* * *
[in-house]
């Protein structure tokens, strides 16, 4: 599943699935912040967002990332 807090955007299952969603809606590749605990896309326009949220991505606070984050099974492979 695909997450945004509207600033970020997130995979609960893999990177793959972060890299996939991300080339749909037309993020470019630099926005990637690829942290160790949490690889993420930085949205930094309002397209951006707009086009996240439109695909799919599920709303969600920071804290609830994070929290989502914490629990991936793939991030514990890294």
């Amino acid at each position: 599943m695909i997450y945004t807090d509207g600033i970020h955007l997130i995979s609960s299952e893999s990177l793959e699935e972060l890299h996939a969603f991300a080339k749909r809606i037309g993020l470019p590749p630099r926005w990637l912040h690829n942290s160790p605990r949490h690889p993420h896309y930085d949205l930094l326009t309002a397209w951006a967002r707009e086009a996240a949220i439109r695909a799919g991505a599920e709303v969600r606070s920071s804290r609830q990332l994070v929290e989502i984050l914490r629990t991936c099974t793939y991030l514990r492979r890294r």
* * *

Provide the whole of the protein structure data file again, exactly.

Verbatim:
[in-house]
């Protein structure tokens, strides 16, 4: 599943699935912040967002990332 807090955007299952969603809606590749605990896309326009949220991505606070984050099974492979 695909997450945004509207600033970020997130995979609960893999990177793959972060890299996939991300080339749909037309993020470019630099926005990637690829942290160790949490690889993420930085949205930094309002397209951006707009086009996240439109695909799919599920709303969600920071804290609830994070929290989502914490629990991936793939991030514990890294």
């Amino acid at each position: 599943m695909i997450y945004t807090d509207g600033i970020h955007l997130i995979s609960s299952e893999s990177l793959e699935e972060l890299h996939a969603f991300a080339k749909r809606i037309g993020l470019p590749p630099r926005w990637l912040h690829n942290s160790p605990r949490h690889p993420h896309y930085d949205l930094l326009t309002a397209w951006a967002r707009e086009a996240a949220i439109r695909a799919g991505a599920e709303v969600r606070s920071s804290r609830q990332l994070v929290e989502i984050l914490r629990t991936c099974t793939y991030l514990r492979r890294r």